Frozen Donor Egg IVF – An Alternative Solution to Infertility / Guest Post
Most women dream about the day they find out they’re pregnant. How they’ll feel, what it will mean, and the changes they’ll have to make. Ever since we were children, we were given dolls to play with and look after. Even if you don’t have siblings or a large family, I’m betting that at some point you’ve wondered what it will feel like to have a tiny creature growing inside of you. After all, it’s the most natural thing in the world, right?
We never expect to hear the words no longer viable or egg donation on our journey to starting a family. But with women increasingly choosing to have children later in life, partially due to the pressures of modern day living and our careers (not to mention how hard it is to find the right man to settle down with); more and more women are suffering from infertility or problems trying to conceive.
In fact, infertility currently affects more than 3.5 million people in the UK, with one in every five women aged between 35 to 45 having trouble conceiving. Using donor eggs has not only become more accessible and acceptable, but it’s also become more necessary for couples who want to have a family.
If you would like to learn more about how to donate eggs click here and if you’d like to know more about using frozen donor eggs, read on.
Why Use Frozen Donor Eggs?
If you’re just starting to explore your options, then you’ll no doubt have read about the differences between using fresh and frozen donor eggs. You may find that some of the information is a little outdated, as new advances and techniques in vitrification (egg freezing) and thawing protocols are now greatly improving the success rates of conception and birth by using frozen donor eggs.
While egg donation is not an entirely new practice, until fairly recently it was always performed using fresh donor eggs. But there are a few disadvantages to this treatment.
Firstly, a cycle of fresh donor eggs, depending on your location and the clinic of your choice, typically costs about twice as much as a cycle of frozen donor eggs. Secondly, your menstrual cycle has to be synched up with that of the donor. This can often involve many trips to the clinic and some heavy hormone medication, in order to get the timing just right. It can also mean delays if, for any reason, your cycles fail to match, or if an unexpected life event comes up for either party.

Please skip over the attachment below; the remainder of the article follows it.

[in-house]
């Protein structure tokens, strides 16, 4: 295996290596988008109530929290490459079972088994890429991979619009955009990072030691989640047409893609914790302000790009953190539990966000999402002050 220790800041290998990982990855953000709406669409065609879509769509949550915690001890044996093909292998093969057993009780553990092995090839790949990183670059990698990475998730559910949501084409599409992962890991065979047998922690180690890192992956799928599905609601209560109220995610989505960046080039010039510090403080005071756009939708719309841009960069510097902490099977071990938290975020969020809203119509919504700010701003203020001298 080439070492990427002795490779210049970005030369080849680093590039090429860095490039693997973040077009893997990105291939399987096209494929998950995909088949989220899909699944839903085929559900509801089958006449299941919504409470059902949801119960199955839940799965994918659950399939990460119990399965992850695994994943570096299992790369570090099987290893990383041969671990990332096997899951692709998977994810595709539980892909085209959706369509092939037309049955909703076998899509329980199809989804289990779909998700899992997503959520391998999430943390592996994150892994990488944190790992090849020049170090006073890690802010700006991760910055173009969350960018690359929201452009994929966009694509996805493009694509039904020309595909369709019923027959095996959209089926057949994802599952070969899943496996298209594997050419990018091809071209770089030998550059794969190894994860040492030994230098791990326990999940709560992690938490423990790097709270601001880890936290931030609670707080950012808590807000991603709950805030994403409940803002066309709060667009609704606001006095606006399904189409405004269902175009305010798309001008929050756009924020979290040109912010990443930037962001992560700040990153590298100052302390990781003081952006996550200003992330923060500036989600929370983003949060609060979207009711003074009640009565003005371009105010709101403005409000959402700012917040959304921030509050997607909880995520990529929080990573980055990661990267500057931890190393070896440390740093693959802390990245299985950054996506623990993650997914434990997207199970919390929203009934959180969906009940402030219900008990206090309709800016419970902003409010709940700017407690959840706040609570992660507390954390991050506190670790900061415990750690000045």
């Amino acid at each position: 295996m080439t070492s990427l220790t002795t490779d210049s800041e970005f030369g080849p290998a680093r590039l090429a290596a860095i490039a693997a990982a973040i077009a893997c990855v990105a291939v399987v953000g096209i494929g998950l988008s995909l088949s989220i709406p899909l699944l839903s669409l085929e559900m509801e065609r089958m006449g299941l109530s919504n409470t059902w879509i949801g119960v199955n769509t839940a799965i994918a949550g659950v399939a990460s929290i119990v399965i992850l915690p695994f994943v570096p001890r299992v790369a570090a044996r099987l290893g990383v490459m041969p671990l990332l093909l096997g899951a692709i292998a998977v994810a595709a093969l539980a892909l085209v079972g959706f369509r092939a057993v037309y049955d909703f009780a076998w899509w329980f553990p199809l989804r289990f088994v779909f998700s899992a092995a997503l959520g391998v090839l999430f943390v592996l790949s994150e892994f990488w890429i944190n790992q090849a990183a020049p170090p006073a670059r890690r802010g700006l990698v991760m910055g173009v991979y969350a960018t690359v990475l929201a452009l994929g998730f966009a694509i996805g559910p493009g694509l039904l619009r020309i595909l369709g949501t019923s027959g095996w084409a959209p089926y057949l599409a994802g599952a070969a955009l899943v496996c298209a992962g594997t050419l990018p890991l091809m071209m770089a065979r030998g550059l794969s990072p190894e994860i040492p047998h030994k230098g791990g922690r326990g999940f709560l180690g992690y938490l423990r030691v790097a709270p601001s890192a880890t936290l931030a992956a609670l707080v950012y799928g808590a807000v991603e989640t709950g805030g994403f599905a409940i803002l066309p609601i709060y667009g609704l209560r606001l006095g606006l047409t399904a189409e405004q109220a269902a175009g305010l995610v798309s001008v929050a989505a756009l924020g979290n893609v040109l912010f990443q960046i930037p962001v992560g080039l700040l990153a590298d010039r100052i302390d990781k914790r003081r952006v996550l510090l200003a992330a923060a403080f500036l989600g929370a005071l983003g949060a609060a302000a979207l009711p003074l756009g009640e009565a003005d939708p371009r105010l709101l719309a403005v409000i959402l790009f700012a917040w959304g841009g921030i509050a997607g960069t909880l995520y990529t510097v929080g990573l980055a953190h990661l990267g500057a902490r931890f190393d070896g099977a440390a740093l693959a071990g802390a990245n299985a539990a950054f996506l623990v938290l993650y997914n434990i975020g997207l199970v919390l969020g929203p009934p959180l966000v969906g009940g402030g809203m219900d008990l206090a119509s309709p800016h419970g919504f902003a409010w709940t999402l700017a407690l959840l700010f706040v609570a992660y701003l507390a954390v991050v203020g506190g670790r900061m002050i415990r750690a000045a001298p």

One of the main advantages of using frozen donor eggs, besides the lower cost of treatment, is that you don’t have to worry about cycle synchronisation. You can simply begin embryo transfer as soon as your uterus is ready and your schedule is open.
Many women also say that there is less emotional pull when using a frozen donor egg, as you don’t need to have any contact whatsoever with the egg donor. You can simply select a pre-screened donor from the comfort of your home.
Do Frozen Donor Eggs Work?
If you’ve done your homework, then you’ll probably know that most studies indicate that the success rates using fresh donor eggs are still slightly higher than with frozen eggs. However, there have been major breakthroughs in vitrification (egg freezing) techniques over the last five years.
Donor eggs are frozen using a flash freezing technique called vitrification, which is applied to fresh donor eggs. Flash freezing effectively works to minimise the possibility of ice crystals forming within the cell structure, and therefore maximising the chances of success.
This flash freezing technology, coupled with major improvements in the way that eggs are stored and thawed, mean that using frozen donor eggs is now a real, accessible option to couples struggling to conceive.
Advantages of Frozen Donor Eggs
- You can start as soon as you’re ready, on your own time, without having to worry about getting in sync with the egg donor.
- You won’t need to take such high amounts of medication or pay so many visits to the clinic to ensure cycle synchronisation.
- Cost per cycle of frozen donor eggs typically about half the price.
- You’ll have a wider selection of donors available to you and won’t be restricted by needing to find someone locally available.
Your Next Steps
If you and your partner have decided to try using frozen donor eggs, then the first thing you’ll need to do is book an appointment with a reproductive endocrinologist (otherwise known as a fertility expert) to discuss your medical history and to talk you both through the process. Once you’re ready and have selected a donor, you can begin immediately after your next period, and can have your first pregnancy test as soon as two weeks after your embryo transfer.
You can’t always control every aspect of your life or the way things will work out, but if you’re struggling with infertility, the good news is that you now have options available to you and can still build the family of your dreams by using frozen donor eggs.
Guest Post. Contains a sponsored link.